Celebrating Silver at Mappin & Webb

A 240th anniversary showcase of Britain’s best silverware craftsmen

Mappin & Webb is one of those grand old British firms that has occasionally seemed to have forgotten its all-important heritage in the rush to compete as a luxury business in the modern world. Recently, however, it has been scoring hits with elegant fine jewellery and by returning to its roots as one of the country’s best silversmiths that, in this context, has been a Royal Warrant holder since 1897, served military and other institutions, and created top sporting trophies. This new focus could well have something to do with creative director Elizabeth Galton, who first came to prominence as a jewellery designer with beautiful creations, such as naturalistic flowers, in silver.

The firm’s venerability is clear in this year’s 240th anniversary celebrations. Jonathan Mappin set up his silversmith’s workshop in Sheffield, Britain’s silverware capital, in 1775; one of his four great grandsons teamed with George Webb to bring it to London in 1860 and founded a forerunner of the modern stores on Oxford Street, which was soon serving the aristocrats and personalities of the day. In reference to this, not only has Galton designed a contemporary silver jewellery range to be launched later this year, but he has also offered a showcase to some of Britain’s best individual silverware craftsmen and women.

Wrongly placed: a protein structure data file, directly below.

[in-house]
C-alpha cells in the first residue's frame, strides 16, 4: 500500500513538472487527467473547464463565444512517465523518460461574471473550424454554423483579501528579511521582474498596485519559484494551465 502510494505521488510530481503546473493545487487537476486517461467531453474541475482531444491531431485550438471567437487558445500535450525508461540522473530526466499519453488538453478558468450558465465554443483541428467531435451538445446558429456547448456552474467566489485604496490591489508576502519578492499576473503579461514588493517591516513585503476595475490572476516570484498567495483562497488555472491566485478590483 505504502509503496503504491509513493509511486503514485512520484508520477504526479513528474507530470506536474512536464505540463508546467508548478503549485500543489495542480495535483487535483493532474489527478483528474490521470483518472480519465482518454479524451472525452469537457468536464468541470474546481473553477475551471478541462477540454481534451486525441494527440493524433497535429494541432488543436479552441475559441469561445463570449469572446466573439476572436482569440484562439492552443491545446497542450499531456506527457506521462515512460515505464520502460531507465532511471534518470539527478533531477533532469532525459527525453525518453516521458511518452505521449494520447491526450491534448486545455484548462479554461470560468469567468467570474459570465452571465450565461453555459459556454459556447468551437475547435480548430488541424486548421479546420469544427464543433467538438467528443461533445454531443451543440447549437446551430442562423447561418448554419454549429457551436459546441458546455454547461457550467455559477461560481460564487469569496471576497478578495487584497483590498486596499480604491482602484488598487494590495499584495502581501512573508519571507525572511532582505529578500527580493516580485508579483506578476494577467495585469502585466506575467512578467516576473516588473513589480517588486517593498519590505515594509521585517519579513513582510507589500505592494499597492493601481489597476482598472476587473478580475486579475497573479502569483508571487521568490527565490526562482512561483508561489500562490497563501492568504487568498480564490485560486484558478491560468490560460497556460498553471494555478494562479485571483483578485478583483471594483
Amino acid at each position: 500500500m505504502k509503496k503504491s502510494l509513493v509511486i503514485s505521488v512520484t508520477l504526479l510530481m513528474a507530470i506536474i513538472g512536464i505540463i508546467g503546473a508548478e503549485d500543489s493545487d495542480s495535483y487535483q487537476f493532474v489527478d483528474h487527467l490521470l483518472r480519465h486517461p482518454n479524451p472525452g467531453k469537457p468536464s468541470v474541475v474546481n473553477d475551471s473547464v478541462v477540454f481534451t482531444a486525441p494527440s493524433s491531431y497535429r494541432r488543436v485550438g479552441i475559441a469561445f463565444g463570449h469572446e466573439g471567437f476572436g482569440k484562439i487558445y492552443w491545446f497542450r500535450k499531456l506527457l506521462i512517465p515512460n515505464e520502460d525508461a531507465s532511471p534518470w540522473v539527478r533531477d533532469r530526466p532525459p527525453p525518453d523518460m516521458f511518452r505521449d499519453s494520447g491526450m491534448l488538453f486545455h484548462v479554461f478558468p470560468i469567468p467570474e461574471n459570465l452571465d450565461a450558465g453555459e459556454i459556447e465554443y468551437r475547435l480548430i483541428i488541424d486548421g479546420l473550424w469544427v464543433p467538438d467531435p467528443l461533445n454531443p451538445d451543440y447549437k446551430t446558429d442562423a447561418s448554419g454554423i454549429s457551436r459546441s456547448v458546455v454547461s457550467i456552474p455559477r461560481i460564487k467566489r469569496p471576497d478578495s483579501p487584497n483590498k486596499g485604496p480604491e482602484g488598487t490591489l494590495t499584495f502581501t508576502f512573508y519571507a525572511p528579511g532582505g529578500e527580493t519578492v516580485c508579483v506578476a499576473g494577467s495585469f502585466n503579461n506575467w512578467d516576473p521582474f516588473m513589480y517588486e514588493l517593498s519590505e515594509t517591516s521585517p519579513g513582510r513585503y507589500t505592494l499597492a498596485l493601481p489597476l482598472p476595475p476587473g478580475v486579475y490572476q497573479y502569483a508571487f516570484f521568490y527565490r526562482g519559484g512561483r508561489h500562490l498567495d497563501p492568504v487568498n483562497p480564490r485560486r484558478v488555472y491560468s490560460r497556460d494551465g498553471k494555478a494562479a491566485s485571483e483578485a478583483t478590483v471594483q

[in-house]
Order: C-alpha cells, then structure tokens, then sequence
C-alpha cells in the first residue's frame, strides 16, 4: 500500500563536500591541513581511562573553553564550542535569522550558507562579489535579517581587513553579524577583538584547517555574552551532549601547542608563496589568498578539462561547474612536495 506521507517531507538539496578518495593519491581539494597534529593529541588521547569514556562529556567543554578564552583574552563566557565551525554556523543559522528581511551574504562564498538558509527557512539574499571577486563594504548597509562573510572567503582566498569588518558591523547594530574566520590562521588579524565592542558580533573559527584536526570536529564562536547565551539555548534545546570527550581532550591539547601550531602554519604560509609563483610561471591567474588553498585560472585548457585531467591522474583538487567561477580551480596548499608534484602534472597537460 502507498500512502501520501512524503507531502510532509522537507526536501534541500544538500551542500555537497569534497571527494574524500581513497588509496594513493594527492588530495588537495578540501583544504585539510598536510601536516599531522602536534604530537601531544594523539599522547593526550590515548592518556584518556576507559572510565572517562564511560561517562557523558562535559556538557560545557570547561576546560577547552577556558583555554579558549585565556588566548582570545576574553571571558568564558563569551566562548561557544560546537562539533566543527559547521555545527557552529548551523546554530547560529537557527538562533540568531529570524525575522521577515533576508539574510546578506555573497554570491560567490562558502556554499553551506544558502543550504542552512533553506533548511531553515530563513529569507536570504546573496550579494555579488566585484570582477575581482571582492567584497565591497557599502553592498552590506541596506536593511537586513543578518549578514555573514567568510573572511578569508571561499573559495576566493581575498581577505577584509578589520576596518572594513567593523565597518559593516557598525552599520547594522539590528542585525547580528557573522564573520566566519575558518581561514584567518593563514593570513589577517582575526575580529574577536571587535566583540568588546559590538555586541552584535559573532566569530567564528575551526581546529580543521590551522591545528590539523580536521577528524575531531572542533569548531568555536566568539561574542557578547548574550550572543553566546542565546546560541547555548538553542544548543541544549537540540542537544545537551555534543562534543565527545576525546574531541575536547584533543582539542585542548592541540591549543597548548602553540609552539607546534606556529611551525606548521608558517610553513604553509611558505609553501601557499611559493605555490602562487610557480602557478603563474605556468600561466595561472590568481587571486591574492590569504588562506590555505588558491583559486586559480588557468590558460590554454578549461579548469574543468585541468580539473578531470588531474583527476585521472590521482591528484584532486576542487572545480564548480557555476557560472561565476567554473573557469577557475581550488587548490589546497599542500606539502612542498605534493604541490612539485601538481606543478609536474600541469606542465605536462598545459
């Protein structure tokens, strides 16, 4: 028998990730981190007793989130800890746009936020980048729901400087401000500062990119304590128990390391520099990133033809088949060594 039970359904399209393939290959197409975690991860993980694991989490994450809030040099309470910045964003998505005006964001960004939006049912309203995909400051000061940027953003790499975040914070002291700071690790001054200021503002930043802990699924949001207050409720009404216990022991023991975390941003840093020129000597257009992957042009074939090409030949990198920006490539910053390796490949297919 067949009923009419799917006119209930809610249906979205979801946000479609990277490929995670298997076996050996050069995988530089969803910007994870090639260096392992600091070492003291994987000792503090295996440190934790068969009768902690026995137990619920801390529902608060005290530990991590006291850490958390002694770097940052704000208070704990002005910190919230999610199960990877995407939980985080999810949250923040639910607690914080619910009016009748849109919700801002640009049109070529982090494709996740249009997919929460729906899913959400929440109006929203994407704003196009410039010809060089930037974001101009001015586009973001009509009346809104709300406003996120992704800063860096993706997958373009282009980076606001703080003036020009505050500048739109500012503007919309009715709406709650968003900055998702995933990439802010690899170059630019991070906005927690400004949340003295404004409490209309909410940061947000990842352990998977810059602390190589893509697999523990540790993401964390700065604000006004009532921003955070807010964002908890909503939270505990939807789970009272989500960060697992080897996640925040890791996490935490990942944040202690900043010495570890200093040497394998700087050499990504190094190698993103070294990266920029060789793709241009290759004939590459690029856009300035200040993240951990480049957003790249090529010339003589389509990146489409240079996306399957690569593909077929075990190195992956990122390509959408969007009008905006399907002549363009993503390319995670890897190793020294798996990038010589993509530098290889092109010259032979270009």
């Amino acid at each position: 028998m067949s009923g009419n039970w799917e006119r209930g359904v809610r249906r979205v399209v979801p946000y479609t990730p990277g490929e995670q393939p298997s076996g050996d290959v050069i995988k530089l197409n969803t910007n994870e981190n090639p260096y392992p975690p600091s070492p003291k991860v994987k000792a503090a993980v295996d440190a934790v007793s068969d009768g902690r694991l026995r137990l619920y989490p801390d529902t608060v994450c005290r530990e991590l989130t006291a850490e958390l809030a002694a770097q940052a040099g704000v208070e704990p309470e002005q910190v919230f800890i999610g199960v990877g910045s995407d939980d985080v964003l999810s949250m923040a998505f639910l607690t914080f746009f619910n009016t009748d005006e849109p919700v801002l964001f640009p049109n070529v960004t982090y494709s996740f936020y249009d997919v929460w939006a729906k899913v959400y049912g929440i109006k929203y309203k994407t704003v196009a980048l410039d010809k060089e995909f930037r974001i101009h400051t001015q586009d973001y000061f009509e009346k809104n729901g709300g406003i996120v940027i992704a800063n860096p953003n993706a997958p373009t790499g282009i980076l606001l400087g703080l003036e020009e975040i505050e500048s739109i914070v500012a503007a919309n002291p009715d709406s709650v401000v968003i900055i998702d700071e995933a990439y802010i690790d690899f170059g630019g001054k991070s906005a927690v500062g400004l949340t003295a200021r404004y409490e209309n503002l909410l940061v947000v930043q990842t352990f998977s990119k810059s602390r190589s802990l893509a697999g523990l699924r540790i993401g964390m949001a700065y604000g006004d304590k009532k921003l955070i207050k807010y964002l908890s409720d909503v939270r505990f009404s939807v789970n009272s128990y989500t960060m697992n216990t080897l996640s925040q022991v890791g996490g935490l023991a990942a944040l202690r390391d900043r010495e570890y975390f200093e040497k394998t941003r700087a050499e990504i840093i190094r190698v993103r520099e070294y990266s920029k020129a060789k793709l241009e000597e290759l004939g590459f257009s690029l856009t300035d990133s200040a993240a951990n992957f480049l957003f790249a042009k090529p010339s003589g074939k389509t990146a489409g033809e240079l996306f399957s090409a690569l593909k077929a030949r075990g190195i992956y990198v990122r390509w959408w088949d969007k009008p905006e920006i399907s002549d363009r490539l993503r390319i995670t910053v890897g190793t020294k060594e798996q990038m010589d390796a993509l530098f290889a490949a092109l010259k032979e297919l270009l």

Celebrating Silver opens at Mappin & Webb’s Regent Street store on June 29 (until July 25) and is a selling exhibition featuring the work of 14 of the 168 silverware makers who will show at this October’s annual Goldsmiths’ Fair – the first time that the brand has teamed with one of London’s most ancient livery companies, which received its royal charter in 1327. Their current work is adventurously modern, however, with pieces from well-known designers such as Adi Toch (including the double-layered Little Beak oil drizzler, £1,350) and award-winning Kyosun Jung (such as the waterlily vase, £15,200, first picture) sitting alongside the work of debutants. Pieces also range from the grand – Abigail Brown’s hammered silver bowl, £18,000 (second picture) – to the modest, such as Benjamin James Ryan’s Silver Sail letter opener with a diamond-set edge – great value at £380.

Imaginative and poetic designs like Rauni Higson’s torn-looking silver lovespoon (£540, third picture) or Juliette Bigley’s “conversational” wine and water carafes (£7,500 per pair, fourth picture) also have great appeal. This exhibition sets down a real marker for the firm’s quarter- millennium celebrations in 10 years’ time.

For extraordinary commissions that marry traditional craftsmanship with contemporary technology take a look at Grant MacDonald, or why not consider investing in candlesticks with vintage elegance?


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